In the Annales, Tacitus uses devincire in a manner similar to Cicero. On the surface, the connotations of the word, as Tacitus applies them to Numa's legal arrangements, are ambiguous. Closer inspection, however, demonstrates them to be pejorative. For instance, in a digression on primitive man, untouched by crime or punishment, Tacitus remarks that Numa bound the people with religion and divine law (dein Numa religionibus et divino iure populum devinxit [3.26.4]).n33 The juxtaposition of devinxit with divino iure and religionibus suggests a subtle means of control that transcends mere legal constraints. As Tacitus employs it, devincire implies that Numa's hold over the people is accomplished by extraordinary means, which are not immediately discernible.

Tacitus implies that this initial act of binding did not benefit the Roman people, informing his readers that Numa initiated a process by which Rome became progressively immoral despite its abundance of laws (et corruptissima re publica plurimae leges [3.27.3]).n34 Furthermore, the king's original act of binding culminates in Augustus' moral legislation, an act that Tacitus' vocabulary depicts as oppressive in terms of enchainment (3.28.3):n35 Acriora ex eo vincla, inditi custodes et lege Papia Poppaea praemiis inducti ut, si a privilegiis parentum cessaretur, velut parens omnium populus vacantia teneret. Tacitus' representation of the law in a metaphor of shackles and constraints is said to demonstrate a rhetorical subversion of official Augustan ideology.n36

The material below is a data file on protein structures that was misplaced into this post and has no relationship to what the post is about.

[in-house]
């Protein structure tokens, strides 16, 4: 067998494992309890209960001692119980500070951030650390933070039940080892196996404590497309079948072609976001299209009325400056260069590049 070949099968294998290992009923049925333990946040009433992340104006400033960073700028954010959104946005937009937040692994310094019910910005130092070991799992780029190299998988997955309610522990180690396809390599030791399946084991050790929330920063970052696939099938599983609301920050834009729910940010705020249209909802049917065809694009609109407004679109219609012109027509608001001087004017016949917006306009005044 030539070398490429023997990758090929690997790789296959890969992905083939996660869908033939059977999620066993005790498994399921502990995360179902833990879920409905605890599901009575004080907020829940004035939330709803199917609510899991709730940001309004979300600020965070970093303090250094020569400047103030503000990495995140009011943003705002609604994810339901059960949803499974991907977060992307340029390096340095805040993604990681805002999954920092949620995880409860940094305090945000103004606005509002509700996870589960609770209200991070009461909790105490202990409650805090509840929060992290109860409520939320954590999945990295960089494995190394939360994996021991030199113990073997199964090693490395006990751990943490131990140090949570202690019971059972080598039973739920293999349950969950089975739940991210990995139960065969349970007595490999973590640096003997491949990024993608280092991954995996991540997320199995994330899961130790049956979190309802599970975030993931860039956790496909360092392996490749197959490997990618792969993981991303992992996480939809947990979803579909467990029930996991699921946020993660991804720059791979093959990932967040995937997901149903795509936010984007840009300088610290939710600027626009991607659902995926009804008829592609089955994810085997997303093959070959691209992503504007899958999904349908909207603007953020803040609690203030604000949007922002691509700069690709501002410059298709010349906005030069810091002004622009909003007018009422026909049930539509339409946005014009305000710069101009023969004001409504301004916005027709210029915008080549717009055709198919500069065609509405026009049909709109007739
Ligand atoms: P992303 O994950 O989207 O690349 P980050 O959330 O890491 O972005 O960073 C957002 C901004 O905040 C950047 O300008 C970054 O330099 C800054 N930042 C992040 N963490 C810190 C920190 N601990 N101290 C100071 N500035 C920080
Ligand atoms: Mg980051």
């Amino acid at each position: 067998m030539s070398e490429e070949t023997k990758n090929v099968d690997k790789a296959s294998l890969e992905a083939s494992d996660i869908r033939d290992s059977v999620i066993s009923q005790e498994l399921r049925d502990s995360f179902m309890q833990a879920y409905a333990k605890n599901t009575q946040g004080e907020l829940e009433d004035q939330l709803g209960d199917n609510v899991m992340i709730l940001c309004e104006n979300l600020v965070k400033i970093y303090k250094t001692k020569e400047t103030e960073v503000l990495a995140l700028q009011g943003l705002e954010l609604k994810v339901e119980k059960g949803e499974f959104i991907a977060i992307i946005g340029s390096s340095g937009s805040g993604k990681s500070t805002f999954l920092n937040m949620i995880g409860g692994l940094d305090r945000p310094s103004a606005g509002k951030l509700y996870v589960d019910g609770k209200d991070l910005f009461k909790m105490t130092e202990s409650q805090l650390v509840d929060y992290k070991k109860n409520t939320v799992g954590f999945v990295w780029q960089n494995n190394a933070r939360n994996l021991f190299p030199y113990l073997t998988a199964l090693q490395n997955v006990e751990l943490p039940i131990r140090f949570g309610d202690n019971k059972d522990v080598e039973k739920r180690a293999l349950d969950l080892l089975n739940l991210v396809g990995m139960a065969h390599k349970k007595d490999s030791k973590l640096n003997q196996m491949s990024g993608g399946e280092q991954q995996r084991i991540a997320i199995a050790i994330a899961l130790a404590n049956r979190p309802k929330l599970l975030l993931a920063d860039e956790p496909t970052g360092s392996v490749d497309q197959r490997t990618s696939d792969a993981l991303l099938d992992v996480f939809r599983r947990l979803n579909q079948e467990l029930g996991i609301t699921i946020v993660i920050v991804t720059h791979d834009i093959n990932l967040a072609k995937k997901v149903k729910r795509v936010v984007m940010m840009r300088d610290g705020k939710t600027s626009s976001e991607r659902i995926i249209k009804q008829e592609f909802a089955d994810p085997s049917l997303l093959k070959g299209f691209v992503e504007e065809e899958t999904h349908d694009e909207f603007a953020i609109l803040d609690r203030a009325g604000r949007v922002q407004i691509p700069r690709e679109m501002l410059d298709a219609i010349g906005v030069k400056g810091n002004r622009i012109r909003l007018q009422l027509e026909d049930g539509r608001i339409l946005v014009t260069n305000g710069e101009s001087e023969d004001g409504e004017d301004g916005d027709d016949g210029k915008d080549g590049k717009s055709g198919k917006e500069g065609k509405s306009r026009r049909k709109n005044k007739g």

Tacitus' employment of the word parens in this passage is significant, not merely because it is "cynical" (which it is),n37 but because an analogy can be drawn between the chains imposed by the parent-state, and the family ties used by Augustus as a means to consolidate his control over the people (subsidia dominationi [1.3.1]). Just as the relationship between parent and child is founded on invisible emotional bonds, so is that between ruler and ruled. As Tacitus' narrative indicates, Augustus' family ties represent an escalating source of oppression, which eventually destroys both household and State.

Tacitus elaborates on the metaphor of legal shackles, when, granting Tiberius unaccustomed credit, he remarks that the emperor allowed the Senate to loosen its tangle of legal knots (3.28.4):